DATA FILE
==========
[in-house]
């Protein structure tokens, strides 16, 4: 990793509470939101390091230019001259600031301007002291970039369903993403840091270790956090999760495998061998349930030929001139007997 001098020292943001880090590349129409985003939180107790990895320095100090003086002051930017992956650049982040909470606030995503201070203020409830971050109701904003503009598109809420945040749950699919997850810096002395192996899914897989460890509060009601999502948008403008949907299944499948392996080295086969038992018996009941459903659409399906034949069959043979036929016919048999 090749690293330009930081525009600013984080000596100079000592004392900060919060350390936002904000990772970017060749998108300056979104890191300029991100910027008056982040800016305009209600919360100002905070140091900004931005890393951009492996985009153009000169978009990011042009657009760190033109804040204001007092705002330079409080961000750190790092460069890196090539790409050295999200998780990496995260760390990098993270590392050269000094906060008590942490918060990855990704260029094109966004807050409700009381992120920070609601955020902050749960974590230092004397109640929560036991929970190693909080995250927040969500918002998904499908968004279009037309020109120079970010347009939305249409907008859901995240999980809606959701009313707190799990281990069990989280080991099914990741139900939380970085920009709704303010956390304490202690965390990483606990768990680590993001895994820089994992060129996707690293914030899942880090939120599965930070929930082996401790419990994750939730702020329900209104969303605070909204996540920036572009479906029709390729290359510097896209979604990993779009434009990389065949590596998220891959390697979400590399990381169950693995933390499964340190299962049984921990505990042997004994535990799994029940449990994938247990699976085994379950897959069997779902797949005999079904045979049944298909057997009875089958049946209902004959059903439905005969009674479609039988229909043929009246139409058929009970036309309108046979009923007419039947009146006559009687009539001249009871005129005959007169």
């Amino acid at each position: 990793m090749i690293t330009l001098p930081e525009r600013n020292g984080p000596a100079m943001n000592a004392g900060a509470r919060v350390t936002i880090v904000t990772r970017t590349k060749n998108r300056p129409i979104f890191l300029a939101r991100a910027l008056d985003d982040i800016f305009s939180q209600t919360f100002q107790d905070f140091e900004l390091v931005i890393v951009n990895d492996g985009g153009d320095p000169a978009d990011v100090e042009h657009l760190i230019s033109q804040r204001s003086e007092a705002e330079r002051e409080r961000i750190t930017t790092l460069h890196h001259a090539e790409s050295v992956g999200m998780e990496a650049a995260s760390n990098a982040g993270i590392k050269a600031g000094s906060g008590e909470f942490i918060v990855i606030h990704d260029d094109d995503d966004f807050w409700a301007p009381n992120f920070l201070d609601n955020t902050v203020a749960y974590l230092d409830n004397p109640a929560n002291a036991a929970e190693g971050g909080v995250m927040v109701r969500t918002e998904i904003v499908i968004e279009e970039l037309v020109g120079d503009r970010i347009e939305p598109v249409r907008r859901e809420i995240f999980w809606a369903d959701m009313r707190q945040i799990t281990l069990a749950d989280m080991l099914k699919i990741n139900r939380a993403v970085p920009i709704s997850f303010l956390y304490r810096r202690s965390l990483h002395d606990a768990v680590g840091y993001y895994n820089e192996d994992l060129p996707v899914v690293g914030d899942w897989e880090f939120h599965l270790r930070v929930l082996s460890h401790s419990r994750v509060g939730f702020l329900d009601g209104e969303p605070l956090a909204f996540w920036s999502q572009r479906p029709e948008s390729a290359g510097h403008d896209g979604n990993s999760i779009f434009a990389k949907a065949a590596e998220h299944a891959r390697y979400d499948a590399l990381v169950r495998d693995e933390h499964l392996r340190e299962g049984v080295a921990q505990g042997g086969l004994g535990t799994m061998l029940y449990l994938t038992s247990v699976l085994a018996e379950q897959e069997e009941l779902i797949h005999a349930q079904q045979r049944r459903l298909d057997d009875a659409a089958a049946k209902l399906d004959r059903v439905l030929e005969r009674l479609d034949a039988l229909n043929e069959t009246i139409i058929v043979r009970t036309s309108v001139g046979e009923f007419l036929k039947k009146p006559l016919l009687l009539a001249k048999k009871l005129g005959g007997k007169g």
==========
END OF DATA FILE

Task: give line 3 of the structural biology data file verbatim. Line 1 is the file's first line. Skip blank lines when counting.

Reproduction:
């Amino acid at each position: 990793m090749i690293t330009l001098p930081e525009r600013n020292g984080p000596a100079m943001n000592a004392g900060a509470r919060v350390t936002i880090v904000t990772r970017t590349k060749n998108r300056p129409i979104f890191l300029a939101r991100a910027l008056d985003d982040i800016f305009s939180q209600t919360f100002q107790d905070f140091e900004l390091v931005i890393v951009n990895d492996g985009g153009d320095p000169a978009d990011v100090e042009h657009l760190i230019s033109q804040r204001s003086e007092a705002e330079r002051e409080r961000i750190t930017t790092l460069h890196h001259a090539e790409s050295v992956g999200m998780e990496a650049a995260s760390n990098a982040g993270i590392k050269a600031g000094s906060g008590e909470f942490i918060v990855i606030h990704d260029d094109d995503d966004f807050w409700a301007p009381n992120f920070l201070d609601n955020t902050v203020a749960y974590l230092d409830n004397p109640a929560n002291a036991a929970e190693g971050g909080v995250m927040v109701r969500t918002e998904i904003v499908i968004e279009e970039l037309v020109g120079d503009r970010i347009e939305p598109v249409r907008r859901e809420i995240f999980w809606a369903d959701m009313r707190q945040i799990t281990l069990a749950d989280m080991l099914k699919i990741n139900r939380a993403v970085p920009i709704s997850f303010l956390y304490r810096r202690s965390l990483h002395d606990a768990v680590g840091y993001y895994n820089e192996d994992l060129p996707v899914v690293g914030d899942w897989e880090f939120h599965l270790r930070v929930l082996s460890h401790s419990r994750v509060g939730f702020l329900d009601g209104e969303p605070l956090a909204f996540w920036s999502q572009r479906p029709e948008s390729a290359g510097h403008d896209g979604n990993s999760i779009f434009a990389k949907a065949a590596e998220h299944a891959r390697y979400d499948a590399l990381v169950r495998d693995e933390h499964l392996r340190e299962g049984v080295a921990q505990g042997g086969l004994g535990t799994m061998l029940y449990l994938t038992s247990v699976l085994a018996e379950q897959e069997e009941l779902i797949h005999a349930q079904q045979r049944r459903l298909d057997d009875a659409a089958a049946k209902l399906d004959r059903v439905l030929e005969r009674l479609d034949a039988l229909n043929e069959t009246i139409i058929v043979r009970t036309s309108v001139g046979e009923f007419l036929k039947k009146p006559l016919l009687l009539a001249k048999k009871l005129g005959g007997k007169g």